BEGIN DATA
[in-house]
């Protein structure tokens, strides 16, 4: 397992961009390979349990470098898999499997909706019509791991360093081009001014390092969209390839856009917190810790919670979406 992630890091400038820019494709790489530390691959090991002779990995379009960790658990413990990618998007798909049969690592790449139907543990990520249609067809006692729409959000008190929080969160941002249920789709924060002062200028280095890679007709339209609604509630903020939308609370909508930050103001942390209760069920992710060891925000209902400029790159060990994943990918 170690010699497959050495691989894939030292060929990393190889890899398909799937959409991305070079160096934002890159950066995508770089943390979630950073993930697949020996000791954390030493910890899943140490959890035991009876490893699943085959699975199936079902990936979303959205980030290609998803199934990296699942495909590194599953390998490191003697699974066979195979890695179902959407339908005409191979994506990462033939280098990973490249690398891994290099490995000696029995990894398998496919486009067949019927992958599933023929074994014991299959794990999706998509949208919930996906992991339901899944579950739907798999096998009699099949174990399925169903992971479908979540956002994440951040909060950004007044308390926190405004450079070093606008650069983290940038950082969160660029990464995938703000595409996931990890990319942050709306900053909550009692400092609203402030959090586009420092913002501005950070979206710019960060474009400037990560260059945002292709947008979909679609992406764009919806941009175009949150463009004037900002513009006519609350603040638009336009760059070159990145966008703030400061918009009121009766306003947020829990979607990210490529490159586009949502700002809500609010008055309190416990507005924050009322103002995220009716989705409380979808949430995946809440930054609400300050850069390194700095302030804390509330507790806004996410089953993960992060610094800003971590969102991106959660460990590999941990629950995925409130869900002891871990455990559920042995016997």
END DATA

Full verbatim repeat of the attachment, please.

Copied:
[in-house]
């Protein structure tokens, strides 16, 4: 397992961009390979349990470098898999499997909706019509791991360093081009001014390092969209390839856009917190810790919670979406 992630890091400038820019494709790489530390691959090991002779990995379009960790658990413990990618998007798909049969690592790449139907543990990520249609067809006692729409959000008190929080969160941002249920789709924060002062200028280095890679007709339209609604509630903020939308609370909508930050103001942390209760069920992710060891925000209902400029790159060990994943990918 170690010699497959050495691989894939030292060929990393190889890899398909799937959409991305070079160096934002890159950066995508770089943390979630950073993930697949020996000791954390030493910890899943140490959890035991009876490893699943085959699975199936079902990936979303959205980030290609998803199934990296699942495909590194599953390998490191003697699974066979195979890695179902959407339908005409191979994506990462033939280098990973490249690398891994290099490995000696029995990894398998496919486009067949019927992958599933023929074994014991299959794990999706998509949208919930996906992991339901899944579950739907798999096998009699099949174990399925169903992971479908979540956002994440951040909060950004007044308390926190405004450079070093606008650069983290940038950082969160660029990464995938703000595409996931990890990319942050709306900053909550009692400092609203402030959090586009420092913002501005950070979206710019960060474009400037990560260059945002292709947008979909679609992406764009919806941009175009949150463009004037900002513009006519609350603040638009336009760059070159990145966008703030400061918009009121009766306003947020829990979607990210490529490159586009949502700002809500609010008055309190416990507005924050009322103002995220009716989705409380979808949430995946809440930054609400300050850069390194700095302030804390509330507790806004996410089953993960992060610094800003971590969102991106959660460990590999941990629950995925409130869900002891871990455990559920042995016997």